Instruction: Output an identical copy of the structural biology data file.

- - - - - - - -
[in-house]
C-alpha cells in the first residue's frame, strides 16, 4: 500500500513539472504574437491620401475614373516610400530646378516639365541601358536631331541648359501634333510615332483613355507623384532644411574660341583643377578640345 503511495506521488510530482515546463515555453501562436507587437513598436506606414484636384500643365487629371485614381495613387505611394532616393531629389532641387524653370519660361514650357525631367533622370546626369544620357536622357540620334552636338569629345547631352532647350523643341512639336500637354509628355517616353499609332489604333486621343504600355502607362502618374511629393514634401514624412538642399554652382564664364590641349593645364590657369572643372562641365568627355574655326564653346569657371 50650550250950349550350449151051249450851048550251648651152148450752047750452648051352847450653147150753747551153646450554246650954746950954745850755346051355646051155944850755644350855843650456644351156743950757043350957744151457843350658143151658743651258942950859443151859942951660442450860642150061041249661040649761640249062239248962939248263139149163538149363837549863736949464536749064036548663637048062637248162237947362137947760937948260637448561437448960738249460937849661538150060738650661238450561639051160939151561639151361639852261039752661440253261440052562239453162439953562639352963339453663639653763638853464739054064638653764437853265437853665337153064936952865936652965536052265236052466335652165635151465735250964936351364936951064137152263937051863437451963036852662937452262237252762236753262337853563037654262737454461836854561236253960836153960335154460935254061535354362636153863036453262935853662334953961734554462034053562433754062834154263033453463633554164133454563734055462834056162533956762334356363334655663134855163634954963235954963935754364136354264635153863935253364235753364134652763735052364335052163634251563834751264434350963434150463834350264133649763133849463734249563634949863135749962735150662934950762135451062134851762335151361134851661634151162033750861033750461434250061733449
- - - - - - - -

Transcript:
[in-house]
C-alpha cells in the first residue's frame, strides 16, 4: 500500500513539472504574437491620401475614373516610400530646378516639365541601358536631331541648359501634333510615332483613355507623384532644411574660341583643377578640345 503511495506521488510530482515546463515555453501562436507587437513598436506606414484636384500643365487629371485614381495613387505611394532616393531629389532641387524653370519660361514650357525631367533622370546626369544620357536622357540620334552636338569629345547631352532647350523643341512639336500637354509628355517616353499609332489604333486621343504600355502607362502618374511629393514634401514624412538642399554652382564664364590641349593645364590657369572643372562641365568627355574655326564653346569657371 50650550250950349550350449151051249450851048550251648651152148450752047750452648051352847450653147150753747551153646450554246650954746950954745850755346051355646051155944850755644350855843650456644351156743950757043350957744151457843350658143151658743651258942950859443151859942951660442450860642150061041249661040649761640249062239248962939248263139149163538149363837549863736949464536749064036548663637048062637248162237947362137947760937948260637448561437448960738249460937849661538150060738650661238450561639051160939151561639151361639852261039752661440253261440052562239453162439953562639352963339453663639653763638853464739054064638653764437853265437853665337153064936952865936652965536052265236052466335652165635151465735250964936351364936951064137152263937051863437451963036852662937452262237252762236753262337853563037654262737454461836854561236253960836153960335154460935254061535354362636153863036453262935853662334953961734554462034053562433754062834154263033453463633554164133454563734055462834056162533956762334356363334655663134855163634954963235954963935754364136354264635153863935253364235753364134652763735052364335052163634251563834751264434350963434150463834350264133649763133849463734249563634949863135749962735150662934950762135451062134851762335151361134851661634151162033750861033750461434250061733449